The Politics of Friendship: Du Pont, Jefferson, Madison, and the Physiocratic Dream for the New World

Article excerpt

ALTHOUGH the name of his family's company is now recognized around the world, the pater familias of the Du Pont clan, Pierre Samuel Du Pont de Nemours, remains little known outside of his native France. When he is mentioned at all within the context of American history, it is usually just to identify him as one of Thomas Jefferson's many friends with a penchant for political economy. As we shall see, his connection to and interest in the United States ran much deeper, and his desire to play a major role in pushing America in a distinctly physiocratic direction was much greater than has hitherto been recognized. Du Pont, in fact, viewed the United States in its infancy as a tabula rasa, a place where the best ideas from Europe might win acceptance.1 Through his friendship with Thomas Jefferson, which dated from the 1780s, and the latter's influence over his presidential successor, James Madison, he hoped, even expected, to be able to bring to fruition in America projects that were both near and dear to his heart.

By closely examining three works - Du Pont's plan for a system of national education in the United States, which was written in 1800 and published in Paris in 1812, but not translated into English for more than a century; the treatise on taxation, which he sent to Jefferson in the summer of 1810; and his essay on American agriculture and manufacturing, which he submitted to President Madison in January 1816 - we will be able to determine both the nature and impact of his plans for the New World. The first of these works has long been known to scholars interested either in Du Pont or in educational reform. Although the second was translated into English and published in a Philadelphia newspaper in 1815, it has received scant attention from the scholarly community. Indeed, to date, the only recognition of its existence is contained in a brief article printed in the short-lived French-American Review in the fall of 1982.2 The third has been published, albeit only in French, and is a part of a well-known collection, the James Madison Papers at the Library of Congress; even so, historians have taken little notice of it.3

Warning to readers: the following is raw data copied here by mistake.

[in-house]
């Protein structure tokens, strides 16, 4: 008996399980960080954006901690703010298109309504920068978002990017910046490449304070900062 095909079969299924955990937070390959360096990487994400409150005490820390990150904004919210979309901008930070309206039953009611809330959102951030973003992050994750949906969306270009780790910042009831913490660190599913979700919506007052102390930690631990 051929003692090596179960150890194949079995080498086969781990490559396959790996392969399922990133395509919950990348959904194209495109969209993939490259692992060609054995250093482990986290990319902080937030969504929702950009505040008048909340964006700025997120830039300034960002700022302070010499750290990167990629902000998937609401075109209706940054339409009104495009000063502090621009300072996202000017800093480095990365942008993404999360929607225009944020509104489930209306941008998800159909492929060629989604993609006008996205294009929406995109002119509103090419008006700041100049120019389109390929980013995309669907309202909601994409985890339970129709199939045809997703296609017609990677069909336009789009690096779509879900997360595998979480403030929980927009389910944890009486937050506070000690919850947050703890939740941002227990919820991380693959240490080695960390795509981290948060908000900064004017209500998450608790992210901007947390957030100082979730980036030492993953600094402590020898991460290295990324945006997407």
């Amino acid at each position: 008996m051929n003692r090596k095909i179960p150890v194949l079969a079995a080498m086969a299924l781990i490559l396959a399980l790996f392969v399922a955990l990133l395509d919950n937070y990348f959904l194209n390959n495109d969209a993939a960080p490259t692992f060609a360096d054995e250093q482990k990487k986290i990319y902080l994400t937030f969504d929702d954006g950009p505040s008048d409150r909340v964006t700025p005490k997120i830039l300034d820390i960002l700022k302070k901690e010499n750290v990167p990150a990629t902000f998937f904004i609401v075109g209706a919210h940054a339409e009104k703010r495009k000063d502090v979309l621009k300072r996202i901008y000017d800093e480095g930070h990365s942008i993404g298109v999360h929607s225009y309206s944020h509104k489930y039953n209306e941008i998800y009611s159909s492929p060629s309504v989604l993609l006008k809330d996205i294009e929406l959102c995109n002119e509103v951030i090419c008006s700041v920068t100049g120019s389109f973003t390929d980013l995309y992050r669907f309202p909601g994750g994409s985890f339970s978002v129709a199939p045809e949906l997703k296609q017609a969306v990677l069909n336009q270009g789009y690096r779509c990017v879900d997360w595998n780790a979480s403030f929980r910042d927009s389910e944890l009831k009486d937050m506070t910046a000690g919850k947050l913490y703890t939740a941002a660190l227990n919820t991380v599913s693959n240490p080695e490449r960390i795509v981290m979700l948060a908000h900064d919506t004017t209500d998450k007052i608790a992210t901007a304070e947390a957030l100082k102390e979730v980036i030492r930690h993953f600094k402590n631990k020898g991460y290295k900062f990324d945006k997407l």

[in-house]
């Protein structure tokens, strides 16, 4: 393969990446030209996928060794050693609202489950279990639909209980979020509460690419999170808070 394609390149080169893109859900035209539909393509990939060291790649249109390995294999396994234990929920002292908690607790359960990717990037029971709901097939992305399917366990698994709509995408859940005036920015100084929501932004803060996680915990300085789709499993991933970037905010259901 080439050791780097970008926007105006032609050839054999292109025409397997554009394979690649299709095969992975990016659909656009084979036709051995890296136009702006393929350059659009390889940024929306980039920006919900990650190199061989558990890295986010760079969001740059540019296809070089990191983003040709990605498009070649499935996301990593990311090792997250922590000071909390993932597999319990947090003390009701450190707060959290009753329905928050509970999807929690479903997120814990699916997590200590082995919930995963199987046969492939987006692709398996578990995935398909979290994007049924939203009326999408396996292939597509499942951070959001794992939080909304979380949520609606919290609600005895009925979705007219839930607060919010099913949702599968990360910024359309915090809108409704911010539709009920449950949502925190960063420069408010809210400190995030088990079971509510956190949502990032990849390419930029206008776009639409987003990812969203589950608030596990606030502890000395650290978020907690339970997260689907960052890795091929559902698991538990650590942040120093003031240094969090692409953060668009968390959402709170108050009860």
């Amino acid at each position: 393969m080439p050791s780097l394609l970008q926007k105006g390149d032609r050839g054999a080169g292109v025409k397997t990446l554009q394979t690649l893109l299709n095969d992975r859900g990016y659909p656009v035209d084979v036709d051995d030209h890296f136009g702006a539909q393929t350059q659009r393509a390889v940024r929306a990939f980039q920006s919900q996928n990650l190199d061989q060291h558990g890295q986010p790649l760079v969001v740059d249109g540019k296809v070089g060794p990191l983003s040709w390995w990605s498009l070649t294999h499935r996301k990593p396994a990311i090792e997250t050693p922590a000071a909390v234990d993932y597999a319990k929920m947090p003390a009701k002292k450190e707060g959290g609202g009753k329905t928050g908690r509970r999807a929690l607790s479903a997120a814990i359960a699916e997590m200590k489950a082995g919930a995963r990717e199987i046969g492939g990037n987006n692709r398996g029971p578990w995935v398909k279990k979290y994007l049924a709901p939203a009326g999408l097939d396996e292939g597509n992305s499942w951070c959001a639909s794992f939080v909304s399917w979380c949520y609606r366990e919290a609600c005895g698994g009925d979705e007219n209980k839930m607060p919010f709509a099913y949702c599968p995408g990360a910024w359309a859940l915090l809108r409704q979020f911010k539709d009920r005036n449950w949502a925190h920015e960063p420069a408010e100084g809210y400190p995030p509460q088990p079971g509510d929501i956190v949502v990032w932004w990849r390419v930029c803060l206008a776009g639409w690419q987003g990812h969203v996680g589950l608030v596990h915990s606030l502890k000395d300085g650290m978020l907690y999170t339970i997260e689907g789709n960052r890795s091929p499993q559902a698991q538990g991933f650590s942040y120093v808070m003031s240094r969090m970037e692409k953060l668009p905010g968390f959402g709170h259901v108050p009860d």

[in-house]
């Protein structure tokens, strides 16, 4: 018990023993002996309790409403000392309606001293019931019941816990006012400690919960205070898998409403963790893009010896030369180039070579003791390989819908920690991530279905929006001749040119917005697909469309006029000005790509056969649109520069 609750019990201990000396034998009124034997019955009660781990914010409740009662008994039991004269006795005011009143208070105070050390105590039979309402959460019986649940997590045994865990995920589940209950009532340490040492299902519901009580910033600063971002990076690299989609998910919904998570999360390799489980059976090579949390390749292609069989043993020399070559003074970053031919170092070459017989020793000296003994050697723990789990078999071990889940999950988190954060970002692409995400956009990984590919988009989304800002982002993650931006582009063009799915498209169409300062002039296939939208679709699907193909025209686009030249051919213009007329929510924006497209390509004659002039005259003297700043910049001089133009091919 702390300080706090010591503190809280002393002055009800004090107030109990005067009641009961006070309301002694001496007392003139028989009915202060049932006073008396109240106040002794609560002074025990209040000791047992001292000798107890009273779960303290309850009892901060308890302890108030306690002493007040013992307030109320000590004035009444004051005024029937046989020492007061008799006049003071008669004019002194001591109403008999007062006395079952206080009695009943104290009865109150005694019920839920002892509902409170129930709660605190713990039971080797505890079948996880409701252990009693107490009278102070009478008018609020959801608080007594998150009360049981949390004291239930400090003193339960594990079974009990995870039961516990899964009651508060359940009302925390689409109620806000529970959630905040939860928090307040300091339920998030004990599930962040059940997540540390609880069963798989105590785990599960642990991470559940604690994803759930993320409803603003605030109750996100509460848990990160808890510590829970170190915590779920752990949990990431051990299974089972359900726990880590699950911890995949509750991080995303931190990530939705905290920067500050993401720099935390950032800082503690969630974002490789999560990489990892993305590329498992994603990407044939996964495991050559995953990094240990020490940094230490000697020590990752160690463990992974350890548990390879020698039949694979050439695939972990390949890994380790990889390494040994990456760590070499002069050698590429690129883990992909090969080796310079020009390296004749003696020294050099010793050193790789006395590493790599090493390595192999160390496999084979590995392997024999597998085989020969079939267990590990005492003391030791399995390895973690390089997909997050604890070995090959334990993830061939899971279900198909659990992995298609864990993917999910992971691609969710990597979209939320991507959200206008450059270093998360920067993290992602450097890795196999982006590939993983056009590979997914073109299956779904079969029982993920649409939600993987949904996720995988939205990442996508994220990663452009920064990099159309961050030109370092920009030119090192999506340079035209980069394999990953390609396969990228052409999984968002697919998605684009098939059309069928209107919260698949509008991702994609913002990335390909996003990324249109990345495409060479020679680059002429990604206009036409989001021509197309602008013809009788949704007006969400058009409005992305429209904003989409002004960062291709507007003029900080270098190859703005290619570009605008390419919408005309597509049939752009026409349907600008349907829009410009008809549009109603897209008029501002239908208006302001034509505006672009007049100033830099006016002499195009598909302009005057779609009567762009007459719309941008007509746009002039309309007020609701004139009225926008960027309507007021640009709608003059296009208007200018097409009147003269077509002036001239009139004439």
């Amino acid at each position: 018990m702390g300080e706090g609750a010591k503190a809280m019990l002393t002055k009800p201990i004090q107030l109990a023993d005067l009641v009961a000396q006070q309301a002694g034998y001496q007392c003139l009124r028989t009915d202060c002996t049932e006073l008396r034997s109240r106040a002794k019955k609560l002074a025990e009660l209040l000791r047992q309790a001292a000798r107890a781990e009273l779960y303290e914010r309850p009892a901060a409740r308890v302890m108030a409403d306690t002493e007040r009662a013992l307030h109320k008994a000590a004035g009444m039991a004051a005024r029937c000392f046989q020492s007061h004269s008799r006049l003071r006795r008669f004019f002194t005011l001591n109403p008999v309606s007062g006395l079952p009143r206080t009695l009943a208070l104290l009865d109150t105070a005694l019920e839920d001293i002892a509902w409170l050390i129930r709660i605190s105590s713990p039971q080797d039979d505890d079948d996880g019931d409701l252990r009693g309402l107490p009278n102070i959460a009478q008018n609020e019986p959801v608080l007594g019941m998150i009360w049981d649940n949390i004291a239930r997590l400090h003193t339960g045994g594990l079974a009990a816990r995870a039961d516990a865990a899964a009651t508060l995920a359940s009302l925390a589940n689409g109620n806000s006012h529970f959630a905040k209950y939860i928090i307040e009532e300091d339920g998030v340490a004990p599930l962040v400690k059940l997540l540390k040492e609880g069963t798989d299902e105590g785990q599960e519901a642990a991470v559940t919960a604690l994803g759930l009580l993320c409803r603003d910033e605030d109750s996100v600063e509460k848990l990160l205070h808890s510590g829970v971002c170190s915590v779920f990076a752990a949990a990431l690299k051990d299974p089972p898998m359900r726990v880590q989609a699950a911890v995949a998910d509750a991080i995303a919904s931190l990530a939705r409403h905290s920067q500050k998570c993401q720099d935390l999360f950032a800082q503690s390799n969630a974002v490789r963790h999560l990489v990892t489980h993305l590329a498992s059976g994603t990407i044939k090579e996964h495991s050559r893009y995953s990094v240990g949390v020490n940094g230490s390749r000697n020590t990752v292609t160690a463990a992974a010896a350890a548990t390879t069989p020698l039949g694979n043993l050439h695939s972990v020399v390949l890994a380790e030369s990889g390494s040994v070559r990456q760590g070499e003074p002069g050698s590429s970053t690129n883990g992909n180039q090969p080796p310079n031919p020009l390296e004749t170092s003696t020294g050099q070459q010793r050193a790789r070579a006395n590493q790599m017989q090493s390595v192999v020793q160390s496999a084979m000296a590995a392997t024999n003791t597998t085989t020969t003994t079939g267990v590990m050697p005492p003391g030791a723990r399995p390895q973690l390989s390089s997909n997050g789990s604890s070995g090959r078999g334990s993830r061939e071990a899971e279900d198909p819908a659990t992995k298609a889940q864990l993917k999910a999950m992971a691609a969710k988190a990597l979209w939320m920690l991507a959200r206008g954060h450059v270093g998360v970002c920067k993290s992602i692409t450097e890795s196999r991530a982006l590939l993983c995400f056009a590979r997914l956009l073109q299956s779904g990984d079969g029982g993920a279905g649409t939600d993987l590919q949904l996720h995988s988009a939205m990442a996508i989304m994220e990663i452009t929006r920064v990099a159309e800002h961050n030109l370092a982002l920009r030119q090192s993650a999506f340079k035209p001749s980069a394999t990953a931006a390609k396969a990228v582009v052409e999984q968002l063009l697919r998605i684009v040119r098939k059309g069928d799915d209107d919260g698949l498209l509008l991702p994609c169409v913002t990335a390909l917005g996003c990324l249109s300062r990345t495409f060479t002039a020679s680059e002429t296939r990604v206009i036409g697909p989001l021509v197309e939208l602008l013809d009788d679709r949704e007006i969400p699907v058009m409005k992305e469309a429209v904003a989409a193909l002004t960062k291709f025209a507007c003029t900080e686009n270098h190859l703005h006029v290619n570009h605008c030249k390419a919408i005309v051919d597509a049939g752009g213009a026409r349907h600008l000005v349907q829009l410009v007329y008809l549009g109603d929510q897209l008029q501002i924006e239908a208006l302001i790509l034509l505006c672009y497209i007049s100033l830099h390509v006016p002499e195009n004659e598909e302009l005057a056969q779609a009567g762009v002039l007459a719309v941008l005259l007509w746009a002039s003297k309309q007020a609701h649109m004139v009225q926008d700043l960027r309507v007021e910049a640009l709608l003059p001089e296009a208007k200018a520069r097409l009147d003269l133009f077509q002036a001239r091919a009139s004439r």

Pierre Samuel Du Pont de Nemours, the eldest son of a Parisian watchmaker and related, through his mother, to an impoverished noble family, was born in December 1739.4 He attended the school of a M. Viard in Paris as a young man, but was removed from it when his practicalminded father learned that he was spending much of his time writing poetry. The termination of his formal education did nothing to restrain Du Pont's love of learning, however. During the years that followed, he diligently studied everything from agriculture and political economy to medicine and military science.5 By the time he reached his early twenties, Du Pont had begun putting his ideas down on paper and seeing them into print. Two of his earliest publications, Réflexions sur l'écrit intitulé: Richesse de l'Etat and De l'exportation et l'importation des Grains, published in 1763 and 1764 respectively, came to the attention of the noted French economists François Quesnay and Anne Robert Jacques Turgot. Impressed by his skill as a writer and recognizing that his opinions dovetailed neatly with their own, Quesnay convinced Du Pont to join their attempt to bring their ideas into the French mainstream.6

The most important principles of "physiocracy," the name given by Quesnay, Turgot, and Du Pont to their particular brand of political economy, may be summarized briefly. According to the physiocrats, value comes from what we now call primary production: the raising of crops, harvesting of timber, catching of fish, and extraction of minerals from the earth. Wealth, therefore, is increased only by making agriculture, forestry, fishing, and mining more efficient. Growing out of this basic belief is the notion that the only just tax is one levied on the net revenue from cultivated land. …


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